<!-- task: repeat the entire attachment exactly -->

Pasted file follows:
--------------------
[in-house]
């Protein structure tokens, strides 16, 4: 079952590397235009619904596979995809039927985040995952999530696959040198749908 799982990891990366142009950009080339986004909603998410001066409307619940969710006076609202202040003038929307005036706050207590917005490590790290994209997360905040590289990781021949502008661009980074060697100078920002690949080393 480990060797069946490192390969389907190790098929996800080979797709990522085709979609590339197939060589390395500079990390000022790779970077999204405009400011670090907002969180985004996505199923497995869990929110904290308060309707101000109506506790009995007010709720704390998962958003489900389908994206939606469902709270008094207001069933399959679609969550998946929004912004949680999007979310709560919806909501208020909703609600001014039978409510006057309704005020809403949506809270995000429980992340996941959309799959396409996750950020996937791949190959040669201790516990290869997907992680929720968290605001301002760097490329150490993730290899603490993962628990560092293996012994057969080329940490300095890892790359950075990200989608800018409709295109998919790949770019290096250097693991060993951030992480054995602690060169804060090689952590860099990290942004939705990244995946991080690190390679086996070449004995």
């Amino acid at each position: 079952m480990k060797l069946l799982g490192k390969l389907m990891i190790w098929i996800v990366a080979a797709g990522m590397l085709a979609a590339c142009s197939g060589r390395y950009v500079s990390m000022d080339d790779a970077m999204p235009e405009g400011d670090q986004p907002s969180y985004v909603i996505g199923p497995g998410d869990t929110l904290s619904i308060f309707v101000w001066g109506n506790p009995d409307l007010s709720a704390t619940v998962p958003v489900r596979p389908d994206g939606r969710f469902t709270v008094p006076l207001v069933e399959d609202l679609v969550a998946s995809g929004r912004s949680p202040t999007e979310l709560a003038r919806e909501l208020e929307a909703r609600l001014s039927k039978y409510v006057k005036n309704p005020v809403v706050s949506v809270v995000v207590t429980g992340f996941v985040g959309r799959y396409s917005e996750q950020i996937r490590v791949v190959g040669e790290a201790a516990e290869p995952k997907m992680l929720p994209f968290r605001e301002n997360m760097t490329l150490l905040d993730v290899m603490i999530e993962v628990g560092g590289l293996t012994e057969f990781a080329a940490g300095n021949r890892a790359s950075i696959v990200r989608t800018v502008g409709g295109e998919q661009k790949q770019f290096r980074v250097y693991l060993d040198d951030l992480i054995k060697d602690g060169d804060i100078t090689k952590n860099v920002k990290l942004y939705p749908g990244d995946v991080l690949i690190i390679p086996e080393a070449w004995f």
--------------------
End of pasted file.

[in-house]
């Protein structure tokens, strides 16, 4: 079952590397235009619904596979995809039927985040995952999530696959040198749908 799982990891990366142009950009080339986004909603998410001066409307619940969710006076609202202040003038929307005036706050207590917005490590790290994209997360905040590289990781021949502008661009980074060697100078920002690949080393 480990060797069946490192390969389907190790098929996800080979797709990522085709979609590339197939060589390395500079990390000022790779970077999204405009400011670090907002969180985004996505199923497995869990929110904290308060309707101000109506506790009995007010709720704390998962958003489900389908994206939606469902709270008094207001069933399959679609969550998946929004912004949680999007979310709560919806909501208020909703609600001014039978409510006057309704005020809403949506809270995000429980992340996941959309799959396409996750950020996937791949190959040669201790516990290869997907992680929720968290605001301002760097490329150490993730290899603490993962628990560092293996012994057969080329940490300095890892790359950075990200989608800018409709295109998919790949770019290096250097693991060993951030992480054995602690060169804060090689952590860099990290942004939705990244995946991080690190390679086996070449004995």
């Amino acid at each position: 079952m480990k060797l069946l799982g490192k390969l389907m990891i190790w098929i996800v990366a080979a797709g990522m590397l085709a979609a590339c142009s197939g060589r390395y950009v500079s990390m000022d080339d790779a970077m999204p235009e405009g400011d670090q986004p907002s969180y985004v909603i996505g199923p497995g998410d869990t929110l904290s619904i308060f309707v101000w001066g109506n506790p009995d409307l007010s709720a704390t619940v998962p958003v489900r596979p389908d994206g939606r969710f469902t709270v008094p006076l207001v069933e399959d609202l679609v969550a998946s995809g929004r912004s949680p202040t999007e979310l709560a003038r919806e909501l208020e929307a909703r609600l001014s039927k039978y409510v006057k005036n309704p005020v809403v706050s949506v809270v995000v207590t429980g992340f996941v985040g959309r799959y396409s917005e996750q950020i996937r490590v791949v190959g040669e790290a201790a516990e290869p995952k997907m992680l929720p994209f968290r605001e301002n997360m760097t490329l150490l905040d993730v290899m603490i999530e993962v628990g560092g590289l293996t012994e057969f990781a080329a940490g300095n021949r890892a790359s950075i696959v990200r989608t800018v502008g409709g295109e998919q661009k790949q770019f290096r980074v250097y693991l060993d040198d951030l992480i054995k060697d602690g060169d804060i100078t090689k952590n860099v920002k990290l942004y939705p749908g990244d995946v991080l690949i690190i390679p086996e080393a070449w004995f």